A girl’s got to read, this all Clutchettes know. So, to help navigate the ever-expanding world of books, Uptown Literati is here to provide a weekly reading list. We’re a fresh, book blog for cool girls and great reads (check us out on our site [uptownliteratti.blogspot.com] and we’ll be dishing on what you need to be reading now: classic tomes, sassy fiction, juicy tell-alls and every type of paperback in between. Happy reading!


Who: Academy Award-winning actor and humanitarian, Sidney Poitier

What: Poitier’s spiritual autobiography, The Measure of a Man, gives wonderful insight into the life of an American cinematic icon and cultural activist. More so, it offers encouragement to anyone who’s struggled with sketching out their own path and been brave enough to follow it.

Why: When all other opinions and voices that exalt Poiter are quieted, Poitier’s own voice is the one that emerges the loudest, and resonates the longest. From the back porch of Cat Islands in the Bahamas to the glinting lights of Hollywood, Poitier’s Measure exemplifies how humility and a strong identity both sustain and validate you.

Rating: 3.5 stars


Who: Wally Lamb, American writer

What: She’s Come Undone, Lamb’s first novel and Oprah Book Club selection, is a classic coming of age story with as many twists and bumps as any real-life journey. Following protagonist Dolores Price from preschool to middle adulthood, the book does, in fact, examine her undoing, but most provocative is her coming back together.

Why: Besides being one of the most sincere and touching portraits of modern American girlhood (unbelievably, Lamb is a man), Dolores’ struggles with her parents’ divorce, body image, sexuality and love will be familiar to many.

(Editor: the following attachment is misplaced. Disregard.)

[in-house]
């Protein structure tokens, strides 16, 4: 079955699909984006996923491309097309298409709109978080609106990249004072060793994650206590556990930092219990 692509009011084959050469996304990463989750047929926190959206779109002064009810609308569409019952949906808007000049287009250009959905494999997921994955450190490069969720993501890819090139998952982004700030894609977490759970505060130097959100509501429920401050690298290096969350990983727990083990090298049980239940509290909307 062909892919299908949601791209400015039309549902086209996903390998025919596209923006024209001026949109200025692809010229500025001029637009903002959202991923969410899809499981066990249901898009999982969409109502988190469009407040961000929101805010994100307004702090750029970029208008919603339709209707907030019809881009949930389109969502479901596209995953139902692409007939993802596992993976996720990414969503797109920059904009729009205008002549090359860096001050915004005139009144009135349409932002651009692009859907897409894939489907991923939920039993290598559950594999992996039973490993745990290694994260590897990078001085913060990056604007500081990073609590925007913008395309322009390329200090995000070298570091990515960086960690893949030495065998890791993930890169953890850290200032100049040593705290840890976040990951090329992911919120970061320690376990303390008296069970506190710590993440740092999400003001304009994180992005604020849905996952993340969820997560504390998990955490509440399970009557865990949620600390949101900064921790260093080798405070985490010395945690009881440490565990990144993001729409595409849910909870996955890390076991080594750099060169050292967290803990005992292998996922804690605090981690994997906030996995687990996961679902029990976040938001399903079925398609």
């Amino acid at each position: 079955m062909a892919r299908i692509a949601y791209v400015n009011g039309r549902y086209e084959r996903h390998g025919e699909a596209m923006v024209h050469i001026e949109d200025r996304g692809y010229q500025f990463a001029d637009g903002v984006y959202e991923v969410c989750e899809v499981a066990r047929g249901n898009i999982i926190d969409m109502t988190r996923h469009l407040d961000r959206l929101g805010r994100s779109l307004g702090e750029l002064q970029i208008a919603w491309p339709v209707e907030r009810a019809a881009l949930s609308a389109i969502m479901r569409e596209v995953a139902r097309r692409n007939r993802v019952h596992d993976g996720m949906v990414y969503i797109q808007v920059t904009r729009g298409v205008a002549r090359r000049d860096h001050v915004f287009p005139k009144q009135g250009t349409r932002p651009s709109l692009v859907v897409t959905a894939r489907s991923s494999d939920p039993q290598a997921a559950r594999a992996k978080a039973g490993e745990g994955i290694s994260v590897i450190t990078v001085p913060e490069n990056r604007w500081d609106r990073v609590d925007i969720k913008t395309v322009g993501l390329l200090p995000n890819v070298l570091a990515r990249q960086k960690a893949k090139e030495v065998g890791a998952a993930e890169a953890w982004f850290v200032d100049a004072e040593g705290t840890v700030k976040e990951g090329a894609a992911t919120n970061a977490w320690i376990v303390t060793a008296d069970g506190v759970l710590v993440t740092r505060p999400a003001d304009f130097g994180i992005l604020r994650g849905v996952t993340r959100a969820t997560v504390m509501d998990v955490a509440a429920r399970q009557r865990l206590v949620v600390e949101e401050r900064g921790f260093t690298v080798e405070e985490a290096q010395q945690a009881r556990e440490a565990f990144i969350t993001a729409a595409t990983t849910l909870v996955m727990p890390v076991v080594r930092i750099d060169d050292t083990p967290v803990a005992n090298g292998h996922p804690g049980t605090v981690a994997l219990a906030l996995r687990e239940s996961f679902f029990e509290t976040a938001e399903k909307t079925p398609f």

Rating: 4.5 stars


Who: African-American novelist Octavia Butler

What: Kindred, a haunting slave narrative whose twists and jolts are spaced between 1976 and the early 1800s. Butler crafts a unique niche for herself and for her protagonist as being one of the strongest, not to mention the rarest of breeds in science fiction literature–an African American woman.

Why: Twenty-five years after its debut, and three years after Butler’s passing, Kindred continues to solidify its place among the greatest works in science fiction literature. Butler’s strong prose, told through a time portal reaching through 200 years of history, is stunning and provocative, sure to leave you breathless at its most intense moments.

Rating: 5 stars


Who: Pearl Cleage, novelist, playwright and Spelman College professor

What: What Looks Like Crazy on an Ordinary Day, a novel that will grab you with the title alone and tackles life’s biggies: family, health and love. The story centers on Ava, a successful single Atlantan, after she is given a grim health diagnosis. She uproots herself to travel back to her hometown for a summer-long visit with her sister and begins an emotional re-awakening.

Why: Cleage is a rare find in the book world, one of those writers that strikes the perfect balance between being real and other-worldly, familiar yet smart, poetic but down-to-earth. Her prose in this novel, as well as her other many books, is nothing short of enchanting and her characters unforgettable.

Rating: 4 stars

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